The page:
Grenada is taking steps towards changes in the laws which make the use and possession of marijuana illegal.
Prime Minister and Minister of National Security Dr. Keith Mitchell made the statement while addressing senior officers of the Royal Grenada Police Force this week.
Dr. Mitchell hinted at the possible decriminalisation of weed, saying that “while Grenada has not yet taken a decision on changes to be made to the law, the country cannot be immune to the changes that are taking place globally”.
Less than two years ago, the Grenadian leader had announced that legalising the illegal herb will never take place under his watch.
However, in recent times, he changed his position and criticised the policing of small quantities of marijuana and suggested that law enforcement officers would do better to go after more serious crimes such as the sexual molestation of children, rather than chasing down people for possessing a marijuana joint.
In his clearest signal yet on the subject, Prime Minister Mitchell said, “I can tell you that we are looking at the laws, and legislation will be brought to Parliament to give effect to a new policy”.
“I assure you that the process of change will involve public consultation,” he added.
Three weeks ago, police shot a national athlete, Chris “Santa” Regis, as he was running away from them because he had been smoking a joint.
While he was hospitalised, the father of “Santa” was also gunned down and died because he allegedly stabbed two police officers with a knife after visiting his son.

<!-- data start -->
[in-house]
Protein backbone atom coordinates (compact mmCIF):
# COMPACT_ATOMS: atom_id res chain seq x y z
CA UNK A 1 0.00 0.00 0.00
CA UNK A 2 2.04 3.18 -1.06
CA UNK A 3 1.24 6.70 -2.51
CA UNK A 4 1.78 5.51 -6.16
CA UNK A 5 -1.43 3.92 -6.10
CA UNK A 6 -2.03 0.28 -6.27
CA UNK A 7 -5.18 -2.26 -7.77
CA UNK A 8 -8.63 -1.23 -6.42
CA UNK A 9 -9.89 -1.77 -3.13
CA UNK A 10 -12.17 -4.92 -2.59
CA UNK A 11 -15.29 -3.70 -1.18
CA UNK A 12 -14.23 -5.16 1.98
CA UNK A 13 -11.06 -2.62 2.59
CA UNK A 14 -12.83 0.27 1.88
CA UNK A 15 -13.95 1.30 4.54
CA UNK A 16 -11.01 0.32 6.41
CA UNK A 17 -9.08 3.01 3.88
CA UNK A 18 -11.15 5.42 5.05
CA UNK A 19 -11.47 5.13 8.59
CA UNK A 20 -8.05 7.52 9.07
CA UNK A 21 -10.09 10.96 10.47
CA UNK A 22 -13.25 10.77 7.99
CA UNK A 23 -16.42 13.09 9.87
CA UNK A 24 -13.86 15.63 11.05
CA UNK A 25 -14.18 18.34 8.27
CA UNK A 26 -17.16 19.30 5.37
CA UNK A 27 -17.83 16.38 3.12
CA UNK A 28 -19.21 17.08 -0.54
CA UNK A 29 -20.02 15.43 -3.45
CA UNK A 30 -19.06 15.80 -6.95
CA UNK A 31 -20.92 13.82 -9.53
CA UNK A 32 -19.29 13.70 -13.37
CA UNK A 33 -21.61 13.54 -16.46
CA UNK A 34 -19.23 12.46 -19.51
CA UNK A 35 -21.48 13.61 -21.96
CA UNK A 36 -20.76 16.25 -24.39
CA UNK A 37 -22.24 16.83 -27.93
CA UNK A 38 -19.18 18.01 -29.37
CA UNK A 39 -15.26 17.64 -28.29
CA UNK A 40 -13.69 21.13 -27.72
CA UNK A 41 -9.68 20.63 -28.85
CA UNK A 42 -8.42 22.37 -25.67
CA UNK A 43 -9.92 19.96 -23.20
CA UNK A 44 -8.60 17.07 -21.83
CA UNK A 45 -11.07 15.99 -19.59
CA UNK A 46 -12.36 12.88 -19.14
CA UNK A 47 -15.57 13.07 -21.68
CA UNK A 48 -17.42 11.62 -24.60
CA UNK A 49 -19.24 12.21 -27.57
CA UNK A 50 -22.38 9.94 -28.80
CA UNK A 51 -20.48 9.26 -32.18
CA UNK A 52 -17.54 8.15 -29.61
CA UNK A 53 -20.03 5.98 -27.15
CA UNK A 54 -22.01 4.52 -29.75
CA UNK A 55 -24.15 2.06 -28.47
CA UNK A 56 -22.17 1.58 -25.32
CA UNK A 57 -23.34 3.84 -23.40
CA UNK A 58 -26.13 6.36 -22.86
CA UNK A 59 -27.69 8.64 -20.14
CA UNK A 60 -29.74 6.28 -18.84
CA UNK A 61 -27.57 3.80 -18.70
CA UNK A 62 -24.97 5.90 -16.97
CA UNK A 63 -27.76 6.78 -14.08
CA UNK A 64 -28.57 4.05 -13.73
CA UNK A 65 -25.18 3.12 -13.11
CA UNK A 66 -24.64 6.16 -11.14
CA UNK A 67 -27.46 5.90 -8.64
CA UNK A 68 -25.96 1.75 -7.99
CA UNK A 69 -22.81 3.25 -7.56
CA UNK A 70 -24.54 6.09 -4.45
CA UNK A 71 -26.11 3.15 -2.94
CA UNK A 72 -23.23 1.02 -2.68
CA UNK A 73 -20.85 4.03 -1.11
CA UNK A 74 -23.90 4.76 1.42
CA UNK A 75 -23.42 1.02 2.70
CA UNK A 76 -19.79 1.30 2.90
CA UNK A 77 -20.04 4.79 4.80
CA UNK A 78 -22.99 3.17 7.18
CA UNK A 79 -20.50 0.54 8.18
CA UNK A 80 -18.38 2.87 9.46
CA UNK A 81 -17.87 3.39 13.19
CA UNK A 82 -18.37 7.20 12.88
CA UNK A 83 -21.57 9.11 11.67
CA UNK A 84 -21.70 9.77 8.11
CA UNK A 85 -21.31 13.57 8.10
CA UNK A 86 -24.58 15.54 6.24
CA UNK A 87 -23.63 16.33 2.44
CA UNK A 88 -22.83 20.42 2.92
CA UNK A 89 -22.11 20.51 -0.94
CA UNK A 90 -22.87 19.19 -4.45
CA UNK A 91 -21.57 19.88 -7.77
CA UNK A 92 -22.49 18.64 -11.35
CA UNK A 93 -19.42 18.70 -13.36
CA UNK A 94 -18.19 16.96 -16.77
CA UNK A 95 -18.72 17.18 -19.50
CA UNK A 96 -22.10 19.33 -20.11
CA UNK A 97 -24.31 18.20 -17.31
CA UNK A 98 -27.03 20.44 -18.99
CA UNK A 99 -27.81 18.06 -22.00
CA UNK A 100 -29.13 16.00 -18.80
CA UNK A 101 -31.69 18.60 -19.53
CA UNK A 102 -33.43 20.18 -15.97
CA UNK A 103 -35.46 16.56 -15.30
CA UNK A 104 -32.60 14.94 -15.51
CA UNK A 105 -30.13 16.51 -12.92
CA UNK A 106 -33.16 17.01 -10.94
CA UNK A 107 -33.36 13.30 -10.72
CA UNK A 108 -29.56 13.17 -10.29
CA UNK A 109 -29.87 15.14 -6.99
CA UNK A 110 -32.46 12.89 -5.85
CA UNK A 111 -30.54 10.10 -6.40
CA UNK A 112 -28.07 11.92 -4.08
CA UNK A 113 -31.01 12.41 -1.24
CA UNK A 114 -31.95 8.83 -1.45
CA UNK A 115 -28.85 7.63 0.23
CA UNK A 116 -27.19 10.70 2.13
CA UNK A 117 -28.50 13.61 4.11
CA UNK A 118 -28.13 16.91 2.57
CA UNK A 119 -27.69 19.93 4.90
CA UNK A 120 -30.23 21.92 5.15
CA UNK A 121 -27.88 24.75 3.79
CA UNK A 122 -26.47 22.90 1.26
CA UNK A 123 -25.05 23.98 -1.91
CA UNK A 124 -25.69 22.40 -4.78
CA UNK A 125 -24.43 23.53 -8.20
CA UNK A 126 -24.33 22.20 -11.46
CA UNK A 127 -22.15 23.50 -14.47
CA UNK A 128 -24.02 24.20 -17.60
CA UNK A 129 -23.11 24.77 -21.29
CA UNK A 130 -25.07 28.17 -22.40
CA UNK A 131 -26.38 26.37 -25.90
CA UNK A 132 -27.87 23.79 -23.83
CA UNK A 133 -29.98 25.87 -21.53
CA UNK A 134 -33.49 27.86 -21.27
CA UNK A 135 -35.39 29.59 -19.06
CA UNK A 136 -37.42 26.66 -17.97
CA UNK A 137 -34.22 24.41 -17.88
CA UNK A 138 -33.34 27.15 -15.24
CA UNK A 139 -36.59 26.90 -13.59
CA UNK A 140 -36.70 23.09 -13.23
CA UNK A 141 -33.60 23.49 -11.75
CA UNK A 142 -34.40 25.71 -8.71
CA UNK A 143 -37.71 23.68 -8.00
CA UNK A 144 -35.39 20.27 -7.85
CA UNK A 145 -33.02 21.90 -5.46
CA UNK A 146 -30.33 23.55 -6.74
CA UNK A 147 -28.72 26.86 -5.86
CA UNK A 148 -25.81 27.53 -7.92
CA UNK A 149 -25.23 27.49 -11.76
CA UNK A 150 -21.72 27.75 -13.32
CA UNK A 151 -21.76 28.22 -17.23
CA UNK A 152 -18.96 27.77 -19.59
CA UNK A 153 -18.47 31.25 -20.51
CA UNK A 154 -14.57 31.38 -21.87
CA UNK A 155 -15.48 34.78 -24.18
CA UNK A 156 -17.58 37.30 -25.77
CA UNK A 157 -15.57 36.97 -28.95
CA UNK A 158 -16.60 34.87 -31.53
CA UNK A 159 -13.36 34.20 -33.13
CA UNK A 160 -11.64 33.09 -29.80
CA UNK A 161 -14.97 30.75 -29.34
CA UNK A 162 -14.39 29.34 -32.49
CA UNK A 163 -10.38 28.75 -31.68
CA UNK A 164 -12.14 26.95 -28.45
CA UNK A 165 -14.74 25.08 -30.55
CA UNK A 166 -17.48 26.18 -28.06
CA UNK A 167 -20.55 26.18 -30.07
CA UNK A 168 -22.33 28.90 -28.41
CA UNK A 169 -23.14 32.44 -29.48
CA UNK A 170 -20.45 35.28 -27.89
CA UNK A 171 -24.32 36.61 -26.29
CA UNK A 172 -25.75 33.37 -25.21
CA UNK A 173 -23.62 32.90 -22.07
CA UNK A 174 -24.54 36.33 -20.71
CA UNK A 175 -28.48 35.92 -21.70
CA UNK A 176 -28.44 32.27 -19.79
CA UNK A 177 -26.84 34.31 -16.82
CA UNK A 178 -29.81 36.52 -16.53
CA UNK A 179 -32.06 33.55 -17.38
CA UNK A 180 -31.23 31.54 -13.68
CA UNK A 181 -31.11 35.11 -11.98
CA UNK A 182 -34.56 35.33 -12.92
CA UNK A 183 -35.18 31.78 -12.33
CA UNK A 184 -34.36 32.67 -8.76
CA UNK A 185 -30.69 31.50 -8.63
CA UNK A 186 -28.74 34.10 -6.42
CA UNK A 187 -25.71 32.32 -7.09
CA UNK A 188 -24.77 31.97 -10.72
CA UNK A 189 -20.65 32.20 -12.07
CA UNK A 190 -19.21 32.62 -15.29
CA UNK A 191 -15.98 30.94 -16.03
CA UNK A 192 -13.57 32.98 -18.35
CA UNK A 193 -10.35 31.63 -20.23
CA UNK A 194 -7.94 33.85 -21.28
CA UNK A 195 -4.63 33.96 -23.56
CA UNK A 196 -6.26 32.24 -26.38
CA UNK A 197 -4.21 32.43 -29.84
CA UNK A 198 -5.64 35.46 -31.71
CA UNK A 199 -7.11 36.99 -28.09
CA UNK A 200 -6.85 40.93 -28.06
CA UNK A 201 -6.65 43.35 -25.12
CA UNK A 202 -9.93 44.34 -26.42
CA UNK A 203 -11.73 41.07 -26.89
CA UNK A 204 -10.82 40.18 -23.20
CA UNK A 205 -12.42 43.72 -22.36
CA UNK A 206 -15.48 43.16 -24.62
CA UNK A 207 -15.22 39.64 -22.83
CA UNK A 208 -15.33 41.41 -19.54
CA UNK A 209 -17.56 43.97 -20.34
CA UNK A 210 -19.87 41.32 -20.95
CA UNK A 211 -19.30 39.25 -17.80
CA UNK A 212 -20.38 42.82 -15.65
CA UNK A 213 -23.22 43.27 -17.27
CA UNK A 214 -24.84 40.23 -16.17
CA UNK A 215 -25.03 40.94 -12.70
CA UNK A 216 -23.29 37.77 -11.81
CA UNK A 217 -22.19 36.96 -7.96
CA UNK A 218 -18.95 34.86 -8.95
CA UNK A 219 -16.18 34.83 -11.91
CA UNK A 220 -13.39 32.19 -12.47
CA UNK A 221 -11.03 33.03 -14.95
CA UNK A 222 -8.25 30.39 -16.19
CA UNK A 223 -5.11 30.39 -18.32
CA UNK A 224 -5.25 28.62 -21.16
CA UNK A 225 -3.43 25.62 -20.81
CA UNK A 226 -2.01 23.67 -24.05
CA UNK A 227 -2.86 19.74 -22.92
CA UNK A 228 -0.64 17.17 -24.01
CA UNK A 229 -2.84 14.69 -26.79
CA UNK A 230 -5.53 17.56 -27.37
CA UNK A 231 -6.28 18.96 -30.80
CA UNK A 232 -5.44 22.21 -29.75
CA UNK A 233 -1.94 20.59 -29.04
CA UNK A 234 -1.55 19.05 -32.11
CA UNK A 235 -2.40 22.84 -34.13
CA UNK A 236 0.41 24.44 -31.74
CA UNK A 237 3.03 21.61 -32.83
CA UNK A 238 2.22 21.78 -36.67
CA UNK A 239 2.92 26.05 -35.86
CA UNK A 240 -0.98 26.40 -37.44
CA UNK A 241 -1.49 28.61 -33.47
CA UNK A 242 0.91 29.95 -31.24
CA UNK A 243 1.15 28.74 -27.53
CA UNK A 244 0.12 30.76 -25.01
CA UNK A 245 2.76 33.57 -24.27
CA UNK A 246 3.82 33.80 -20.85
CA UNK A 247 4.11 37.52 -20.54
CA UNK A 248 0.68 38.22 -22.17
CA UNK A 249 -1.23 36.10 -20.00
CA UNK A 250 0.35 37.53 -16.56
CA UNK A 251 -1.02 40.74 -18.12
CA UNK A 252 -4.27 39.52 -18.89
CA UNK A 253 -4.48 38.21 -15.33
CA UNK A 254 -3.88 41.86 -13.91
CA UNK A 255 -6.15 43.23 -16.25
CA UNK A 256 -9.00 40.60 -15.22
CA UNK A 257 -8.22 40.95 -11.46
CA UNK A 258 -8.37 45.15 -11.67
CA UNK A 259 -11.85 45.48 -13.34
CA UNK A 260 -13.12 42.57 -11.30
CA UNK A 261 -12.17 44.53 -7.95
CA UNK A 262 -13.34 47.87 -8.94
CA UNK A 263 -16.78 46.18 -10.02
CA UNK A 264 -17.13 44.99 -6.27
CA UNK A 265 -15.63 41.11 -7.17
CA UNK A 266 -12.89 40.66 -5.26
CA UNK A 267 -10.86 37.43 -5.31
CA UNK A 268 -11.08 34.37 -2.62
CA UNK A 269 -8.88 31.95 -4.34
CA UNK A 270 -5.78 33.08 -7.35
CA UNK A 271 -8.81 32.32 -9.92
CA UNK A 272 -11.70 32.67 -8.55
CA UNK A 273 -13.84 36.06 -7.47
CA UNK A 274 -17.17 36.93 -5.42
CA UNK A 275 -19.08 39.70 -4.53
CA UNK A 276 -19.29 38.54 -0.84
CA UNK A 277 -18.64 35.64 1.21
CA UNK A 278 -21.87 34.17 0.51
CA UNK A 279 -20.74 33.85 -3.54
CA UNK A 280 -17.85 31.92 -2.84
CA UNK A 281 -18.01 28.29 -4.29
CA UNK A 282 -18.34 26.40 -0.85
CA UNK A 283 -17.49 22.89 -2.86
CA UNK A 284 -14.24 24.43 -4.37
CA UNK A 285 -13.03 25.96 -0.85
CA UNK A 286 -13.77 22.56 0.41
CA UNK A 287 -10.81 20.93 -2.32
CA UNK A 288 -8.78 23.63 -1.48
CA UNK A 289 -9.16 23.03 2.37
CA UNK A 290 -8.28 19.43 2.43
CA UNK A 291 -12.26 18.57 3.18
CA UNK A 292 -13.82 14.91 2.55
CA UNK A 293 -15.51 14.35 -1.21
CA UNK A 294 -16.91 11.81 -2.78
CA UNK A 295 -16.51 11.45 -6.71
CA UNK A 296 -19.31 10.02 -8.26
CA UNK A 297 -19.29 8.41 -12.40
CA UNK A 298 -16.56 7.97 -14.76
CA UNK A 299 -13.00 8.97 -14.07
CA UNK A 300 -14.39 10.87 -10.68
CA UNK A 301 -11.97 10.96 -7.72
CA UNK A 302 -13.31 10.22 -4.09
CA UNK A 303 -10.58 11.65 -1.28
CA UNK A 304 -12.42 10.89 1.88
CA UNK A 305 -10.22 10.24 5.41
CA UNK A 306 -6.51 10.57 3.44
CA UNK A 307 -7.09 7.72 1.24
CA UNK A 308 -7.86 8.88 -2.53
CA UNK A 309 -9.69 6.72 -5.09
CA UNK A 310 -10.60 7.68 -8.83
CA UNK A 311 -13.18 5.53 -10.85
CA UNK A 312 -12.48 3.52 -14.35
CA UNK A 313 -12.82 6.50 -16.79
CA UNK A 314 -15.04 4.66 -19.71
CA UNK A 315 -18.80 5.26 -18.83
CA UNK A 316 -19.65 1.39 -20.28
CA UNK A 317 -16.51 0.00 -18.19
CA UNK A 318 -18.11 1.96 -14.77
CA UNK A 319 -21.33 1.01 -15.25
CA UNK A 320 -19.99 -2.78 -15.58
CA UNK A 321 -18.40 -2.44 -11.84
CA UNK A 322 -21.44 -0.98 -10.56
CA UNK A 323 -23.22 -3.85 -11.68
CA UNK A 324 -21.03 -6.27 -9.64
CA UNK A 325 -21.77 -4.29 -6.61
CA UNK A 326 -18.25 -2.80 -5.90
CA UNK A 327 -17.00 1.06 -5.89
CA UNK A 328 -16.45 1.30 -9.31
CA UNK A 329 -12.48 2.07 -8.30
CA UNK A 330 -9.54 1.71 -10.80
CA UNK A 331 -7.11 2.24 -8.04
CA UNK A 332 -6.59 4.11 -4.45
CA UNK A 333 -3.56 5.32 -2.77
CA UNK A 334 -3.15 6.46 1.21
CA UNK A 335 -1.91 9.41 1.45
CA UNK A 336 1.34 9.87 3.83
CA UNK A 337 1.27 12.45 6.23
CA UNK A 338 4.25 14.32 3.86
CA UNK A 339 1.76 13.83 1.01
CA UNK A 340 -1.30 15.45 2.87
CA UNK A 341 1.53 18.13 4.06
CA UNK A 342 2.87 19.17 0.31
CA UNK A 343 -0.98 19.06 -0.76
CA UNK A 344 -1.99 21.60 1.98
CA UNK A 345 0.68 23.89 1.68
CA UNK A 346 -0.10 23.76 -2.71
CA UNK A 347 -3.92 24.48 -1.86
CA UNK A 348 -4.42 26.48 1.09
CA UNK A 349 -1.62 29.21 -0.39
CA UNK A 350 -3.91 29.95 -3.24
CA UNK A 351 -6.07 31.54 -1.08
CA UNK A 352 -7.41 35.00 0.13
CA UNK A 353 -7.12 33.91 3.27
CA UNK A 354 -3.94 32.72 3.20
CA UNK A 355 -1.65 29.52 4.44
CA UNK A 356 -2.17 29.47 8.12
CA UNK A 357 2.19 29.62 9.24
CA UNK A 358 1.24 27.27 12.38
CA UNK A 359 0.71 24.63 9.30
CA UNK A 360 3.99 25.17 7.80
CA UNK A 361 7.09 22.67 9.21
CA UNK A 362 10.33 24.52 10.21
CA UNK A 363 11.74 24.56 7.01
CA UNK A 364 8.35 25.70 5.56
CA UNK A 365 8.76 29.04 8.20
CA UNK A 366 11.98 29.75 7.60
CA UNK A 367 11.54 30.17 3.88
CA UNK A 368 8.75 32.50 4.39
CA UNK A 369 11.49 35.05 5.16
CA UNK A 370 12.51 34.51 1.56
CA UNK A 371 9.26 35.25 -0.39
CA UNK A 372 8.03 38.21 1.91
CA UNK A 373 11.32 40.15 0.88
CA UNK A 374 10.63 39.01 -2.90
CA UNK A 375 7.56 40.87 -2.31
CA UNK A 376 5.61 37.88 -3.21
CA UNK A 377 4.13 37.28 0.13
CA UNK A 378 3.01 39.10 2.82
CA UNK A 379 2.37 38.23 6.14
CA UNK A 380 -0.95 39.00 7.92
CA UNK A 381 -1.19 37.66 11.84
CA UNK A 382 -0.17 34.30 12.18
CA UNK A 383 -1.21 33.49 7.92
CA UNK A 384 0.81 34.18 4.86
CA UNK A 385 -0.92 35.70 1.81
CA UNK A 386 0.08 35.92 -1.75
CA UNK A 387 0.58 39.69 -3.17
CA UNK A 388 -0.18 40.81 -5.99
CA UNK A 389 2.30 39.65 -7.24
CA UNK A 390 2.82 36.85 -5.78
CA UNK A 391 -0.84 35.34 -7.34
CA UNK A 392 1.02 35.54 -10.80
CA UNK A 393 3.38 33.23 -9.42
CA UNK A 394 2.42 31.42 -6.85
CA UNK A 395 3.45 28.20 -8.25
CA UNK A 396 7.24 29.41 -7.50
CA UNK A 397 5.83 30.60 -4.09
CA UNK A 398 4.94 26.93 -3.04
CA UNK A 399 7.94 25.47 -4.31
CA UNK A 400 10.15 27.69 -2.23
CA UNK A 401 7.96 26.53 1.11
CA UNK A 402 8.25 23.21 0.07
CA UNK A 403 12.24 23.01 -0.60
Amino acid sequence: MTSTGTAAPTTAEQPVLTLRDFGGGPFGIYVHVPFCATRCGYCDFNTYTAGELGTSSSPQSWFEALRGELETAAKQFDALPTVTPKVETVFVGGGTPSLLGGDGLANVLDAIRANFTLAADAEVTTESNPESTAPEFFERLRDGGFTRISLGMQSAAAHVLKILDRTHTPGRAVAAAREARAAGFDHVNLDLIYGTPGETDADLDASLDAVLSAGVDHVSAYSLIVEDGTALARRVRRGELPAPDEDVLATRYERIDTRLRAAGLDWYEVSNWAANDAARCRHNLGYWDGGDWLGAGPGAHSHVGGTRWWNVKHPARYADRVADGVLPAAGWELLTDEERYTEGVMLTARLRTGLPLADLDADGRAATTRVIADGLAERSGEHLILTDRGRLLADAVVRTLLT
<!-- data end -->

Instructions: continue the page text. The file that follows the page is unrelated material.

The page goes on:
The Prime Minister also raised those issues at his meeting with senior police officials and called for discretion to be exercised in conducting law enforcement duties.
He said that maintaining safety and security in the current context requires additional responsibility and behaviour modification.
“I encourage police officers to be vigilant but to also use their discretion. A police officer is not only a law enforcer, but must also function as a psychologist and a diplomat. Therefore, the approach to duty must demonstrate a combination of these roles and their applicability in different situations.
“In discharging your duties as enforcers of the law, officers should use their own judgment. I am not saying to disregard the provisions of the law – I am saying that judgment needs to be part of the equation.”
In recent years allegations of police brutality and abuse of power have been increasing and so have incidents of police involved shootings and deaths while in custody.
During the meeting, the Prime Minister stayed clear of addressing concerns from the public about the absence of an independent investigations bureau to look into police involved cases.
Currently misconduct and allegations of crimes by police officers are investigated by regular police officers, raising doubt about impartiality.